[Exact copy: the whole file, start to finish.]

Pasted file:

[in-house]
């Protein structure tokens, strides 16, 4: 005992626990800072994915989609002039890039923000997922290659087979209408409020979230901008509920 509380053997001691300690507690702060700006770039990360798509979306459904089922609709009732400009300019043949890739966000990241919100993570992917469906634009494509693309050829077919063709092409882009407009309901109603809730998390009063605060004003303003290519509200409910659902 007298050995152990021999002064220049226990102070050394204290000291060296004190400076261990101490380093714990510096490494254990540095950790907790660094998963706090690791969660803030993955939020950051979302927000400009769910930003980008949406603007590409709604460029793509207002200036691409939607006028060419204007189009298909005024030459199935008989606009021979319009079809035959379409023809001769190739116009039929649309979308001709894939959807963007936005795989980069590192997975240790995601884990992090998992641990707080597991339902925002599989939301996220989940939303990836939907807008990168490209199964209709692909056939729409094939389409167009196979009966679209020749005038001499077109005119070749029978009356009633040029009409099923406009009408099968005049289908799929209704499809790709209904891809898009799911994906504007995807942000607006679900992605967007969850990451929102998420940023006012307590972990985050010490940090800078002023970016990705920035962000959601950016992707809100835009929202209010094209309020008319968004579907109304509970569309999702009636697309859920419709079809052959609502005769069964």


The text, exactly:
[in-house]
């Protein structure tokens, strides 16, 4: 005992626990800072994915989609002039890039923000997922290659087979209408409020979230901008509920 509380053997001691300690507690702060700006770039990360798509979306459904089922609709009732400009300019043949890739966000990241919100993570992917469906634009494509693309050829077919063709092409882009407009309901109603809730998390009063605060004003303003290519509200409910659902 007298050995152990021999002064220049226990102070050394204290000291060296004190400076261990101490380093714990510096490494254990540095950790907790660094998963706090690791969660803030993955939020950051979302927000400009769910930003980008949406603007590409709604460029793509207002200036691409939607006028060419204007189009298909005024030459199935008989606009021979319009079809035959379409023809001769190739116009039929649309979308001709894939959807963007936005795989980069590192997975240790995601884990992090998992641990707080597991339902925002599989939301996220989940939303990836939907807008990168490209199964209709692909056939729409094939389409167009196979009966679209020749005038001499077109005119070749029978009356009633040029009409099923406009009408099968005049289908799929209704499809790709209904891809898009799911994906504007995807942000607006679900992605967007969850990451929102998420940023006012307590972990985050010490940090800078002023970016990705920035962000959601950016992707809100835009929202209010094209309020008319968004579907109304509970569309999702009636697309859920419709079809052959609502005769069964």